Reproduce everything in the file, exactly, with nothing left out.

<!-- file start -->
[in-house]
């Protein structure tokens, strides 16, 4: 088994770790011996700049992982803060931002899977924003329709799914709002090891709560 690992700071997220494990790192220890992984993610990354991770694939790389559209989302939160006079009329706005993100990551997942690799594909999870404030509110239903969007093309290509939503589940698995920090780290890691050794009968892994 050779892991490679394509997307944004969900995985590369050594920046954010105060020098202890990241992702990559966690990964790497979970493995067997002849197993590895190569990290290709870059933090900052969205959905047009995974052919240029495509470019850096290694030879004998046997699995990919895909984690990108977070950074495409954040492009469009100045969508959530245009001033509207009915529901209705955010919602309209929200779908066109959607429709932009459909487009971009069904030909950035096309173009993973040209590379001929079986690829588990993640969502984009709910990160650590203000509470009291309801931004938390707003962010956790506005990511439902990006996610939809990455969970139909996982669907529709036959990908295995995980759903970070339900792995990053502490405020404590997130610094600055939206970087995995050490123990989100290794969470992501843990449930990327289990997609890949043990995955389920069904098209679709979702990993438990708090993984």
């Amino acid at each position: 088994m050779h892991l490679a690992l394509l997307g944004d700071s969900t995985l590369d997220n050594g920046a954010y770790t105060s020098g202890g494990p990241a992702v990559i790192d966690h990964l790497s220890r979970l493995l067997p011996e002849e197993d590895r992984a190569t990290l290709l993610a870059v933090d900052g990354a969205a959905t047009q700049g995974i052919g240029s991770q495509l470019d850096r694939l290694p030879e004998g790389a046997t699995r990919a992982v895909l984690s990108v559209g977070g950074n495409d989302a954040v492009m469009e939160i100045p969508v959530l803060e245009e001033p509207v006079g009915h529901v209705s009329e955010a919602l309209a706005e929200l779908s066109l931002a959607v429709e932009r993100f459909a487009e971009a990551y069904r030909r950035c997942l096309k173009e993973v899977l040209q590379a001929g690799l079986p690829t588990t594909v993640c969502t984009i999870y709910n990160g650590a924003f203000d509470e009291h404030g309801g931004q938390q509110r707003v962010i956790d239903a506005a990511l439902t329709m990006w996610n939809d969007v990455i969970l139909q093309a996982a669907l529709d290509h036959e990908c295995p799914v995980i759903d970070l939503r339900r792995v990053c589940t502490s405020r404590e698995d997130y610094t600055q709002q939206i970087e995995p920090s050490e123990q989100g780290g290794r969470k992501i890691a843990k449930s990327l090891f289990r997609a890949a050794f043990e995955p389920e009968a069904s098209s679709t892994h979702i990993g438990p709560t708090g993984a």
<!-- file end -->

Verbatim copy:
[in-house]
């Protein structure tokens, strides 16, 4: 088994770790011996700049992982803060931002899977924003329709799914709002090891709560 690992700071997220494990790192220890992984993610990354991770694939790389559209989302939160006079009329706005993100990551997942690799594909999870404030509110239903969007093309290509939503589940698995920090780290890691050794009968892994 050779892991490679394509997307944004969900995985590369050594920046954010105060020098202890990241992702990559966690990964790497979970493995067997002849197993590895190569990290290709870059933090900052969205959905047009995974052919240029495509470019850096290694030879004998046997699995990919895909984690990108977070950074495409954040492009469009100045969508959530245009001033509207009915529901209705955010919602309209929200779908066109959607429709932009459909487009971009069904030909950035096309173009993973040209590379001929079986690829588990993640969502984009709910990160650590203000509470009291309801931004938390707003962010956790506005990511439902990006996610939809990455969970139909996982669907529709036959990908295995995980759903970070339900792995990053502490405020404590997130610094600055939206970087995995050490123990989100290794969470992501843990449930990327289990997609890949043990995955389920069904098209679709979702990993438990708090993984």
């Amino acid at each position: 088994m050779h892991l490679a690992l394509l997307g944004d700071s969900t995985l590369d997220n050594g920046a954010y770790t105060s020098g202890g494990p990241a992702v990559i790192d966690h990964l790497s220890r979970l493995l067997p011996e002849e197993d590895r992984a190569t990290l290709l993610a870059v933090d900052g990354a969205a959905t047009q700049g995974i052919g240029s991770q495509l470019d850096r694939l290694p030879e004998g790389a046997t699995r990919a992982v895909l984690s990108v559209g977070g950074n495409d989302a954040v492009m469009e939160i100045p969508v959530l803060e245009e001033p509207v006079g009915h529901v209705s009329e955010a919602l309209a706005e929200l779908s066109l931002a959607v429709e932009r993100f459909a487009e971009a990551y069904r030909r950035c997942l096309k173009e993973v899977l040209q590379a001929g690799l079986p690829t588990t594909v993640c969502t984009i999870y709910n990160g650590a924003f203000d509470e009291h404030g309801g931004q938390q509110r707003v962010i956790d239903a506005a990511l439902t329709m990006w996610n939809d969007v990455i969970l139909q093309a996982a669907l529709d290509h036959e990908c295995p799914v995980i759903d970070l939503r339900r792995v990053c589940t502490s405020r404590e698995d997130y610094t600055q709002q939206i970087e995995p920090s050490e123990q989100g780290g290794r969470k992501i890691a843990k449930s990327l090891f289990r997609a890949a050794f043990e995955p389920e009968a069904s098209s679709t892994h979702i990993g438990p709560t708090g993984a």